Never before has there been greater traction to reform New York’s well-known scaffolding statute embodied in Labor Law §240(1). This well-intentioned law has evolved over the past two decades into a windfall for a small group of plaintiff’s attorneys, while simultaneously causing construction insurance premiums to skyrocket. By all accounts, these increased insurance costs have limited real estate development in and around New York City, causing major developers to look to other states for development sites.

New York’s scaffolding statute is one of three critical provisions of the Labor Law that regulate an employer’s responsibility to furnish a safe workplace during the construction process. Specifically, owners and general contractors are subject to: a) Labor Law §200, codifying the common law duty to provide employees with a safe workplace; b) Labor Law §240(1), regulating special hazards related to elevation concerns in the construction industry; and c) Labor Law §241(6), imposing liability based on violations of the New York State Industrial Code. Under Section 240′s system of "absolute liability," as long as the plaintiff can establish that the defendants violated the statute in any way, however miniscule, and such violation was a contributing factor to the accident, the defendants will be held liable for the full extent of the plaintiff’s damages.1 As discussed below, this system represents the strictest imposition of liability for elevated construction accidents in the United States.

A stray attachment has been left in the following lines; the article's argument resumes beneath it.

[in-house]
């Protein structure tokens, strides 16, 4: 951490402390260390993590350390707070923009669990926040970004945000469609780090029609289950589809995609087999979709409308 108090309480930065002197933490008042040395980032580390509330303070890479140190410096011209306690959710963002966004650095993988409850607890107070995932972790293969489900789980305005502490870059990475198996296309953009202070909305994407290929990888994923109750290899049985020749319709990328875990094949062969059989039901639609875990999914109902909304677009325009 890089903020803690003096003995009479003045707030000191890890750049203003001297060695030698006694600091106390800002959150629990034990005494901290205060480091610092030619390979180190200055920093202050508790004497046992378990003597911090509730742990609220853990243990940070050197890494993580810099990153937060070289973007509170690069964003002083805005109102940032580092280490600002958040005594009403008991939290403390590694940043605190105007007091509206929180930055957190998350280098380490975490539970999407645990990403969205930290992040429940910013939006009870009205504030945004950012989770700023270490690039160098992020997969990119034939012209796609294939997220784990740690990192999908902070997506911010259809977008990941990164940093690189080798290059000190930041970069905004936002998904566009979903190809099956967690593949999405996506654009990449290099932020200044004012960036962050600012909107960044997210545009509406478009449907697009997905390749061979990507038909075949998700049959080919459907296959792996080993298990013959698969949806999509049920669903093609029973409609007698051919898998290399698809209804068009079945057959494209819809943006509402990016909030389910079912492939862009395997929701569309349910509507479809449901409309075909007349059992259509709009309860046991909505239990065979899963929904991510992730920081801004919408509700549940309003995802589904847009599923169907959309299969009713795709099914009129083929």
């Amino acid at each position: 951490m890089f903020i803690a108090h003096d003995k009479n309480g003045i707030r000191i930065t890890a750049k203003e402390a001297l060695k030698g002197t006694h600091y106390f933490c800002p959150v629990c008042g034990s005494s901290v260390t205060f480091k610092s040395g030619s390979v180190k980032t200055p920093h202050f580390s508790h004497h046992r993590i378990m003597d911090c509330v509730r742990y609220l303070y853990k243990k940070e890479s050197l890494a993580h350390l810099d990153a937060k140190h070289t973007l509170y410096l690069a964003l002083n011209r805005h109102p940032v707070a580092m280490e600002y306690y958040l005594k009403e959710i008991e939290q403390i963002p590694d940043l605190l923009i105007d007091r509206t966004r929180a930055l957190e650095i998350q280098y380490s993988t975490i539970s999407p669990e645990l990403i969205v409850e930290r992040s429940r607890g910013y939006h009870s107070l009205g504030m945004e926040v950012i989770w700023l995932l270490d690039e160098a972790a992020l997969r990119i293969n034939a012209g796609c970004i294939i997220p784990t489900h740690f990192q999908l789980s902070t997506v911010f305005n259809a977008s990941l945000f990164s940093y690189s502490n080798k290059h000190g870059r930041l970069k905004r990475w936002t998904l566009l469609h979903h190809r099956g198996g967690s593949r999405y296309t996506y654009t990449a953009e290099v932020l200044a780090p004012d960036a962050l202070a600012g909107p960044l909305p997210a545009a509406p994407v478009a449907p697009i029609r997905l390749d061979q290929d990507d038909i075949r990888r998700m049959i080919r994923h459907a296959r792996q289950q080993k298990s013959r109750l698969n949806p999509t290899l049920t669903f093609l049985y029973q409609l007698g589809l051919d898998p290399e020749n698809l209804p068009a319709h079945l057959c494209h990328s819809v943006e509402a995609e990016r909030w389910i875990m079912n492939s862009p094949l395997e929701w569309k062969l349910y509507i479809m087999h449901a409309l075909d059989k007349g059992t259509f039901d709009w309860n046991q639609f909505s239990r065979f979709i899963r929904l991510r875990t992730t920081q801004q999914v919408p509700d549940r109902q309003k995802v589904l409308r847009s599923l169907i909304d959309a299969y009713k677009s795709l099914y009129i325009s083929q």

In an effort to alleviate this burden, lawmakers have introduced an amendment that would allow the jury to consider the plaintiff’s own negligence in apportioning responsibility for the alleged damages.2 The proposed reform does not seek the abolition of strict liability in such circumstances, but would merely eliminate the injustice of a plaintiff recovering for portions of his injury that he himself caused. This reform is sorely needed to appropriately assign liability among and between culpable parties, and to provide relief to an industry crippled by the repressive costs of defending claims for injuries too often caused by the plaintiff’s own culpable conduct.

Those opposed to reforming §240 have been vociferous in advocating their position, often creating misconceptions about the law that should be addressed, (see " Proposed Legislative ‘Reforms’ of Labor Law" by Brian J. Shoot, NYLJ, April 16).3

In response, this article will discuss the legal and practical support for the proposed reform to §240, as well as explore cases in which owners and general contractors have been held absolutely liable under the existing regime, without any regard to the plaintiff’s own negligence.

Those opposing the reform attempt to downplay the burden imposed by the Labor Law. It bares noting, however, that owners and general contractors are not only held to the same general negligence standards as every other member of society, but also bear the additional burden of absolute liability under Labor Law §§240(1) and 241(6).